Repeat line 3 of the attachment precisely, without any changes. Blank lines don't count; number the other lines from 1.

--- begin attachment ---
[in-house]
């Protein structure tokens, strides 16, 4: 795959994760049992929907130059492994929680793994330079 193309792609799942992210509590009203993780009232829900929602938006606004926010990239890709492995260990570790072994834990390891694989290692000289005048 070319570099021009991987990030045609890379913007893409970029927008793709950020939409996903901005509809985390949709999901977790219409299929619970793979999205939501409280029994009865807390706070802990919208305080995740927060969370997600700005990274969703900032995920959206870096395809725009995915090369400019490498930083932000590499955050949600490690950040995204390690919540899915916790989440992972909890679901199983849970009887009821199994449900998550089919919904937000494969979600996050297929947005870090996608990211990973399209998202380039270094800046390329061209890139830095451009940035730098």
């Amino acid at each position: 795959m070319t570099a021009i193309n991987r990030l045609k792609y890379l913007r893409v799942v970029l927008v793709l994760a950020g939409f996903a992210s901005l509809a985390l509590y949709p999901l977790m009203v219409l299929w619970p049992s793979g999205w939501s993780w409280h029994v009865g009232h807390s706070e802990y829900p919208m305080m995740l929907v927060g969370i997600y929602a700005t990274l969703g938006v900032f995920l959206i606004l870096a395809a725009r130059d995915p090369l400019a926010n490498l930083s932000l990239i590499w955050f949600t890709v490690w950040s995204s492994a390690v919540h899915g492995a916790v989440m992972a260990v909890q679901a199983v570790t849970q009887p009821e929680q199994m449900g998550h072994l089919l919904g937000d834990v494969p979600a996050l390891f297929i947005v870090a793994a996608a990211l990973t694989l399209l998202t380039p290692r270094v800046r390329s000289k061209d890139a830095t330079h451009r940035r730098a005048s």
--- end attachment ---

């Amino acid at each position: 795959m070319t570099a021009i193309n991987r990030l045609k792609y890379l913007r893409v799942v970029l927008v793709l994760a950020g939409f996903a992210s901005l509809a985390l509590y949709p999901l977790m009203v219409l299929w619970p049992s793979g999205w939501s993780w409280h029994v009865g009232h807390s706070e802990y829900p919208m305080m995740l929907v927060g969370i997600y929602a700005t990274l969703g938006v900032f995920l959206i606004l870096a395809a725009r130059d995915p090369l400019a926010n490498l930083s932000l990239i590499w955050f949600t890709v490690w950040s995204s492994a390690v919540h899915g492995a916790v989440m992972a260990v909890q679901a199983v570790t849970q009887p009821e929680q199994m449900g998550h072994l089919l919904g937000d834990v494969p979600a996050l390891f297929i947005v870090a793994a996608a990211l990973t694989l399209l998202t380039p290692r270094v800046r390329s000289k061209d890139a830095t330079h451009r940035r730098a005048s």